El Señor de la Caña
reflecting the local importance of sugar cane, one of the few items that survived the earthquake. The neo-gothic blue and white exterior is striking. In the pleasant plaza in front of the church you can sit next to lifesize figures of notable
caleños
of the past, including Joaquin de Caycedo and Jorge Isaacs. Across the street is an example of the older architecture of the city, the ornate Colombia de Tabaco building.

The city's centre is the
Plaza de Caicedo
, with a statue of one of the independence leaders, Joaquín de Caycedo y Cuero. Facing the square is the
Catedral Metropolitana
, a large three-aisle church, with a clerestory, elaborate aisle niches and stained glass windows. The original church on the site dated from around 1539, the present building is mid-19th century. The
Palacio Nacional
is on the eastern side of the plaza, a French neo-classical style building (1933), now the city archive.

Cross the river by the delightful, pedestrianized
Puente Ortiz
, built in the 1840s, two blocks from the Plaza de Caicedo, to the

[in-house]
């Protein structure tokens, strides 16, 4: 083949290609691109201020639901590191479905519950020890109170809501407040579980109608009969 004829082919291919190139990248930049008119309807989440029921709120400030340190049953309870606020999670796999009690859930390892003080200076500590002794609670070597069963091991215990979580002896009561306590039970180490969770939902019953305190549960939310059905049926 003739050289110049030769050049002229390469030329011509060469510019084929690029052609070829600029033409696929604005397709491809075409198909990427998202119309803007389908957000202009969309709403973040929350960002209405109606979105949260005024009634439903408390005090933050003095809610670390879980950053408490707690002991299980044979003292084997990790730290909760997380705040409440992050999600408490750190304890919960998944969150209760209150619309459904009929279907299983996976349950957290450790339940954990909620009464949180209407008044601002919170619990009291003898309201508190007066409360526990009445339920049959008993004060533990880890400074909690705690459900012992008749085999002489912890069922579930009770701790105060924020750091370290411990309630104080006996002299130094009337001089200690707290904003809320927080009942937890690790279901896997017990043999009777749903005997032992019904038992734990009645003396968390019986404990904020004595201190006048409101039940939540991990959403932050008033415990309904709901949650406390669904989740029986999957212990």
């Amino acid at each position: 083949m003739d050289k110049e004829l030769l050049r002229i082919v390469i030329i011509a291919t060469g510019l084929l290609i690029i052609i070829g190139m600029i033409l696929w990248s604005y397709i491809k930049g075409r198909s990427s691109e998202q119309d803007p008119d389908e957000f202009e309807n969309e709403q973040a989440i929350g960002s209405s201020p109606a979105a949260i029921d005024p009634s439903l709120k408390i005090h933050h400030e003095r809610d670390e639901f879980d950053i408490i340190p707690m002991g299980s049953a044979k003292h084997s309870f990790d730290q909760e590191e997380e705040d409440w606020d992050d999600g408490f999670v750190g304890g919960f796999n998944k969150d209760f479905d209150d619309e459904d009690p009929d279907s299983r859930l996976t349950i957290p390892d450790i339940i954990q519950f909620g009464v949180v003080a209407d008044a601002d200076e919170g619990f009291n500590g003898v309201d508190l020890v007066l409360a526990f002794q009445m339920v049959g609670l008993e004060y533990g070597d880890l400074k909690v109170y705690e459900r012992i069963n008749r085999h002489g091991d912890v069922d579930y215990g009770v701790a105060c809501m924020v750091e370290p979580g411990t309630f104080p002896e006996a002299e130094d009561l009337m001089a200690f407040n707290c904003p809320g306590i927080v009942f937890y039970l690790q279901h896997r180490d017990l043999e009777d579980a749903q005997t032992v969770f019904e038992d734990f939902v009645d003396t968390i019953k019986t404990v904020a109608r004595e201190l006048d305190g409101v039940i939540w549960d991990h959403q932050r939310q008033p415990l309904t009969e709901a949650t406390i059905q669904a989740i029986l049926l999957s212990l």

Paseo Bolívar
, alongside the Centro Administrativo Municipal (CAM) and the main post office. On the Paseo, are a bronze statue of
El Libertador
and a sculpture honouring Jorge Isaacs, the romantic 19th-century novelist, depicting the characters of his novel
María
.

A special feature of the centre of Cali is the ribbon of green along the river, lined with exotic and ancient trees that always give a freshness to the heat of the day. Several sculptures were commissioned in the late 1990s, now in position along the river: look out for the
María Mulatta
a black bird seen everywhere along the coasts of Colombia and the splendid bronze
El Gato del Río
by Hernando Tejada, inaugurated in 1996. Also notable are the tall palms of Plaza Caicedo and the trees of the San Antonio park overlooking the west of the city. Cali prides itself on its trees. Several are marked out for conservation, for example, the huge